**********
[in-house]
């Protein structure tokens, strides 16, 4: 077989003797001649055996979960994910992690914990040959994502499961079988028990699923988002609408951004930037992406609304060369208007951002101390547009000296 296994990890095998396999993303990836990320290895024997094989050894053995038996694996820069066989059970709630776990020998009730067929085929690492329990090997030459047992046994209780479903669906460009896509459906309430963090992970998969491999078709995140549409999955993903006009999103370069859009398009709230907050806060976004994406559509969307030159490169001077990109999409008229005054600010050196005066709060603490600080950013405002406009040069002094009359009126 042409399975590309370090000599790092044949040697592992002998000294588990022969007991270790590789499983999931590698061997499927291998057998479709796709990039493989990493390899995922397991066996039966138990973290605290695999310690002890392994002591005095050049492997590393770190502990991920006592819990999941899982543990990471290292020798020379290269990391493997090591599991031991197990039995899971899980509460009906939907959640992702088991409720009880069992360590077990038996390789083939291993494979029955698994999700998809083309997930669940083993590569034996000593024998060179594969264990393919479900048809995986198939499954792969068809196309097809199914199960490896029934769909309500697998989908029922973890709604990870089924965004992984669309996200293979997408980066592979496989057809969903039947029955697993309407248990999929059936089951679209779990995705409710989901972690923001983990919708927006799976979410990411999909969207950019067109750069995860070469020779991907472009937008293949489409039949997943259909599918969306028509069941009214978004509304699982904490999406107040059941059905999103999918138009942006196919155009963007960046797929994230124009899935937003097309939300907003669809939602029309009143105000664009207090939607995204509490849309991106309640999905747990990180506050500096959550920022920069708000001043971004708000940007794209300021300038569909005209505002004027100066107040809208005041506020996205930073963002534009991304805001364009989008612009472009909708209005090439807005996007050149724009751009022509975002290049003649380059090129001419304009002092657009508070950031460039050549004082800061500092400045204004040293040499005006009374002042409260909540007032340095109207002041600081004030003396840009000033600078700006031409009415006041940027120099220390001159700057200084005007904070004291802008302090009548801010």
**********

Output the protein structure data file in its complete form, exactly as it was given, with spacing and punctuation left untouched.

[in-house]
């Protein structure tokens, strides 16, 4: 077989003797001649055996979960994910992690914990040959994502499961079988028990699923988002609408951004930037992406609304060369208007951002101390547009000296 296994990890095998396999993303990836990320290895024997094989050894053995038996694996820069066989059970709630776990020998009730067929085929690492329990090997030459047992046994209780479903669906460009896509459906309430963090992970998969491999078709995140549409999955993903006009999103370069859009398009709230907050806060976004994406559509969307030159490169001077990109999409008229005054600010050196005066709060603490600080950013405002406009040069002094009359009126 042409399975590309370090000599790092044949040697592992002998000294588990022969007991270790590789499983999931590698061997499927291998057998479709796709990039493989990493390899995922397991066996039966138990973290605290695999310690002890392994002591005095050049492997590393770190502990991920006592819990999941899982543990990471290292020798020379290269990391493997090591599991031991197990039995899971899980509460009906939907959640992702088991409720009880069992360590077990038996390789083939291993494979029955698994999700998809083309997930669940083993590569034996000593024998060179594969264990393919479900048809995986198939499954792969068809196309097809199914199960490896029934769909309500697998989908029922973890709604990870089924965004992984669309996200293979997408980066592979496989057809969903039947029955697993309407248990999929059936089951679209779990995705409710989901972690923001983990919708927006799976979410990411999909969207950019067109750069995860070469020779991907472009937008293949489409039949997943259909599918969306028509069941009214978004509304699982904490999406107040059941059905999103999918138009942006196919155009963007960046797929994230124009899935937003097309939300907003669809939602029309009143105000664009207090939607995204509490849309991106309640999905747990990180506050500096959550920022920069708000001043971004708000940007794209300021300038569909005209505002004027100066107040809208005041506020996205930073963002534009991304805001364009989008612009472009909708209005090439807005996007050149724009751009022509975002290049003649380059090129001419304009002092657009508070950031460039050549004082800061500092400045204004040293040499005006009374002042409260909540007032340095109207002041600081004030003396840009000033600078700006031409009415006041940027120099220390001159700057200084005007904070004291802008302090009548801010």